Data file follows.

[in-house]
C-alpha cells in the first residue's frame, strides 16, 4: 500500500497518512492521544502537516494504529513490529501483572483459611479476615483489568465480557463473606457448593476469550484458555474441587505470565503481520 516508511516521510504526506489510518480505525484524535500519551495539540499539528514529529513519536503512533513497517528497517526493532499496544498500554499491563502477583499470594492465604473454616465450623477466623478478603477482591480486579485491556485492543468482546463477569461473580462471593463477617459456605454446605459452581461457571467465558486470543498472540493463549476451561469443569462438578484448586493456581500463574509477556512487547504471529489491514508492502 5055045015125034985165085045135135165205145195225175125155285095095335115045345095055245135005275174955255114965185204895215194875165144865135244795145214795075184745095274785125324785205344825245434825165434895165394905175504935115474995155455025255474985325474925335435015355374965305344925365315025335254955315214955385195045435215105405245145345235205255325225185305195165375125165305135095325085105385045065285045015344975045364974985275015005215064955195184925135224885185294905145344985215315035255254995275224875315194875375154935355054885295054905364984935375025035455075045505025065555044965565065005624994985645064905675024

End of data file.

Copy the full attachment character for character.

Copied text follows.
[in-house]
C-alpha cells in the first residue's frame, strides 16, 4: 500500500497518512492521544502537516494504529513490529501483572483459611479476615483489568465480557463473606457448593476469550484458555474441587505470565503481520 516508511516521510504526506489510518480505525484524535500519551495539540499539528514529529513519536503512533513497517528497517526493532499496544498500554499491563502477583499470594492465604473454616465450623477466623478478603477482591480486579485491556485492543468482546463477569461473580462471593463477617459456605454446605459452581461457571467465558486470543498472540493463549476451561469443569462438578484448586493456581500463574509477556512487547504471529489491514508492502 5055045015125034985165085045135135165205145195225175125155285095095335115045345095055245135005275174955255114965185204895215194875165144865135244795145214795075184745095274785125324785205344825245434825165434895165394905175504935115474995155455025255474985325474925335435015355374965305344925365315025335254955315214955385195045435215105405245145345235205255325225185305195165375125165305135095325085105385045065285045015344975045364974985275015005215064955195184925135224885185294905145344985215315035255254995275224875315194875375154935355054885295054905364984935375025035455075045505025065555044965565065005624994985645064905675024